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SHAG Week 2015 Consent Workshops – Book Your Space Now in the SU 
What is Consent?
A great short video on consent that you may enjoy
Any sexual act without consent constitutes rape or sexual assault. Both parties must be sure that they have the full consent of the other(s). If a person is ‘out of it’ on alcohol or another substance, legally they cannot be considered to have given consent. Dancing, dating or going home with someone does not change any of this. Both Men and Women can be raped or sexually assaulted. Rape or sexual assault is usually committed by someone the victim knows and in a familiar location. Each individual always has the right to choose with whom they will or will not have sexual relations, or the extent and nature of the sexual relations.The most common rape drug in Ireland is alcohol. Don’t leave your drink unattended. Always be careful not to get drunk in the presence of someone you don’t fully trust and do not accept drink off them. Remember personal alarms are available from the Students’ Union Shop.Acts of rape and sexual assault are never the victim’s fault.Sometimes the victim may be too embarassed or humiliated to talk about their experience. This can be a difficult burden to carry alone.
The Galway Rape Crisis Centre offers support to both men and women. They offer support in reporting to the Gardaí if required. The centre offers counselling for people who have experienced rape, sexual assault and sexual harassment. The Rape Crisis Centre also offers counselling to adult victims of Child Sexual Abuse.
If you are the victim of sexual violence or assault you should also contact the Gardaí at Mill Street on 091 538000. 
NUI Galway Supports:
NUI Galway students service learning in Psychology group’s video
Students interested in attending Consent workshops can contact Pádraig MacNeela
FREE Online Workshop on Sexual Violence in Higher Education
Students that have experienced sexual assault can get help from NUI Galway: 
Counselling Service 
Student Health Unit

SHAG Week Smart Consent Workshops


Sign up now in the SU Office for FREE SHAG Week Consent Workshops or email to book your place

  • Tuesday 3rd November 2015 12.30pm-2.30pm Consent Workshop FEMALES Room 65, Ground Floor, School of Psychology
  • Thursday 5th November 2015 5pm-7pm Consent Workshop MALE Room 65, Ground Floor, School of Psychology
  • Friday 6th November 2015 1pm-3pm Consent Workshop FEMALE Room 65, Ground Floor, School of Psychology

Smart Consent: A Workshop to Develop a New Approach to Promoting Awareness of Active Sexual Consent among University Students

What is Active Consent?

Affirmative = The presence of a YES (Not just the absence of a NO) 

Active = Silence is not consent, participation is not consent

Freely Given = Not something you can be pressured into giving; it can be revoked at any time and is never implied. People cannot give consent if they are unconscious or incapacitated by drugs or alcohol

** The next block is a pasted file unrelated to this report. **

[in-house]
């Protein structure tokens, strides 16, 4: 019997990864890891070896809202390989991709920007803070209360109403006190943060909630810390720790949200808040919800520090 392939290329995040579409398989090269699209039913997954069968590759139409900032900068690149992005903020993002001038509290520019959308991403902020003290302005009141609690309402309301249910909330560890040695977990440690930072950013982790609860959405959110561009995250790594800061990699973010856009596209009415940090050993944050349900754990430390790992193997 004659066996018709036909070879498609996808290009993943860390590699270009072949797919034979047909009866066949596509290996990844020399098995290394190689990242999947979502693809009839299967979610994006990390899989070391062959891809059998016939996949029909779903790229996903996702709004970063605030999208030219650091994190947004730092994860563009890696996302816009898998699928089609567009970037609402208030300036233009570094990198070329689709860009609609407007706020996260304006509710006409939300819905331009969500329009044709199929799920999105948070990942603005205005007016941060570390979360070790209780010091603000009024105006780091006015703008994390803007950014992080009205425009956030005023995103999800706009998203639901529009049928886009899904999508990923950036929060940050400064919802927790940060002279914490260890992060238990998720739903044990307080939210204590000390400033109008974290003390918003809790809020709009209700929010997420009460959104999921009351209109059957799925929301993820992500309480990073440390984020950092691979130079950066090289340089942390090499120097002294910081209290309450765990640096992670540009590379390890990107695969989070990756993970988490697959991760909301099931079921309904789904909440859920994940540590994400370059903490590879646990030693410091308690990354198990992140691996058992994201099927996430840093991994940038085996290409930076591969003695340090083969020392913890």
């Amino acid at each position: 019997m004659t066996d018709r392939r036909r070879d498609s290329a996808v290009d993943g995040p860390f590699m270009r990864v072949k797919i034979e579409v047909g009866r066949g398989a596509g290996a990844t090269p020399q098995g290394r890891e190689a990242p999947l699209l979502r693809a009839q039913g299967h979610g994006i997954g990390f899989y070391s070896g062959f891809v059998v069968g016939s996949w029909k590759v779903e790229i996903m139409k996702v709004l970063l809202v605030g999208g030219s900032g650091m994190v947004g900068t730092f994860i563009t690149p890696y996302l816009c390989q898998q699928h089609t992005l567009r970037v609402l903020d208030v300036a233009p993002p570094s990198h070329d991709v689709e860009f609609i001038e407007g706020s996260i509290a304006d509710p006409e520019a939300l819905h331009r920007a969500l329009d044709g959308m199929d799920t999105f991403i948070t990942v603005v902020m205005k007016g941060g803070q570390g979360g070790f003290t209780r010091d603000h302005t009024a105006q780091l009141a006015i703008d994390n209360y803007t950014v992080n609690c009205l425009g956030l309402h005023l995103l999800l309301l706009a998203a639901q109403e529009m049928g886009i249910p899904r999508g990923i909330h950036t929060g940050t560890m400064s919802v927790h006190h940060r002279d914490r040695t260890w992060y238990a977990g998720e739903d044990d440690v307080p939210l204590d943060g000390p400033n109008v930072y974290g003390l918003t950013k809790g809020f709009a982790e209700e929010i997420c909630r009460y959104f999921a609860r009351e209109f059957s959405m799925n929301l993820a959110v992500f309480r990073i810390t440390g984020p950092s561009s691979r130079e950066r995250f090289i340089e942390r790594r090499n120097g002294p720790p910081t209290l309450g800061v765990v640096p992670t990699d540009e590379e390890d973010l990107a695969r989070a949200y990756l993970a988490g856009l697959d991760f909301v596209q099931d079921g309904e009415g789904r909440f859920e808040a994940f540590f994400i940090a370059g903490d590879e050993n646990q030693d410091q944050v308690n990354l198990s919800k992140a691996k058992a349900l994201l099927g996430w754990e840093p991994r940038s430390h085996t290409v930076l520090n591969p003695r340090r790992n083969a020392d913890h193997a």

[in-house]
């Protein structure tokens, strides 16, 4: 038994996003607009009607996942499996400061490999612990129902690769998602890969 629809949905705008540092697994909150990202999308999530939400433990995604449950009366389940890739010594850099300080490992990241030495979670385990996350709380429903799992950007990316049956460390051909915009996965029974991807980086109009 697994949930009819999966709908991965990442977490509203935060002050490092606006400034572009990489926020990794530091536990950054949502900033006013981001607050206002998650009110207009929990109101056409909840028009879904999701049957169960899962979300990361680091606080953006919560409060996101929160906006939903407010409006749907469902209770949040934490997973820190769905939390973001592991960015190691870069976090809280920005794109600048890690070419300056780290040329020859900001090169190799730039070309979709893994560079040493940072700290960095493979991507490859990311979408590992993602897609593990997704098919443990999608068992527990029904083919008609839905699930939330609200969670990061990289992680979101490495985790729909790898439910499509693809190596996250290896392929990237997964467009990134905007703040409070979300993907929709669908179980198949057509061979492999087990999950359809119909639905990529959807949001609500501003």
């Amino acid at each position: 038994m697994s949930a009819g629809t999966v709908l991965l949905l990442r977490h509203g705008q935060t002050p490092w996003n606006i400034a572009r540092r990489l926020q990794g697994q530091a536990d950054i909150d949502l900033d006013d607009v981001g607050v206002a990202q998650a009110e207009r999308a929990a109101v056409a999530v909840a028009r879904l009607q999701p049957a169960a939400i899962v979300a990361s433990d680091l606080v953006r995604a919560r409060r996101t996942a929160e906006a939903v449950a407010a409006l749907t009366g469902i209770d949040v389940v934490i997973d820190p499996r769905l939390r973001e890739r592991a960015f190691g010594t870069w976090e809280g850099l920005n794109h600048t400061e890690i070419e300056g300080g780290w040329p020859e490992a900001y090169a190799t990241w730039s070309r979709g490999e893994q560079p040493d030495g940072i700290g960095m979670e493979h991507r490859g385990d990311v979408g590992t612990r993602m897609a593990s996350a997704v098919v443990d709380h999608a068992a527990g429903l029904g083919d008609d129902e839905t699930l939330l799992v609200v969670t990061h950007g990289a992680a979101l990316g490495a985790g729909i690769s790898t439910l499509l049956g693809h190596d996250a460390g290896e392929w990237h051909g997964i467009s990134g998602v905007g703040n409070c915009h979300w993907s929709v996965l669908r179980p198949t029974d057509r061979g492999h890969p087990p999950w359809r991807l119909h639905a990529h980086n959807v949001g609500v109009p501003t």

The objectives of the Smart Consent Workshops are, for students who take part, to:

Have improved knowledge of the meaning of active consent

Change their attitude toward a positive model of consent

Identify links between consent, intimacy and pleasurable sexual experiences

Describe how communication about consent could help reduce the possibility of rape or sexual assault

Have a LOT of fun exploring active consent in a safe, peer supported environment!

These 2 hour workshops developed at the School of Psychology, NUI, Galway are a response to response to survey results during 2015 from students at NUI,Galway in which: 

86% rated ‘orientation of sexual health services for 1st year students’ as an important* service required.

87% rated talks on the topic of consent as important.

82% rated talks and information sessions on sexuality and  84% relationships (e.g. consent and sexual assault) as important student services. 

(* quite, very or extremely) 

The format for the workshops will be focussed, interactive, peer-led and involve:

Introduction: of the facilitator and aim of the workshop; establishing ground rules on levels of comfort and expectations of the group

Language we use: where do terms come from; what do they imply?

“What is consent?”: each group member volunteers on a post-it their understanding of consent; these are then posted on a flipchart under three main themes. They will be returned to at the end of the Workshop by group members to see if their understanding of consent has changed.

Personal Comfort with Hooking Up:  exploring social norms, that is how beliefs we have about how others behave, in turn affects and influences our own behaviour and beliefs.

Illustrating Different Forms of Consent Through Vignettes: this allows group members to practice identifying different forms of consent, from both gender perspectives.

NUI Galway Drama Students:  “One Night; Many Perspectives”

Discussion: Consent and how to approach it

“What is consent?”: the initial schema for consent is now reviewed by the group and updated following the Workshop experience.

Close of Workshop 

Supported by the Irish Research Council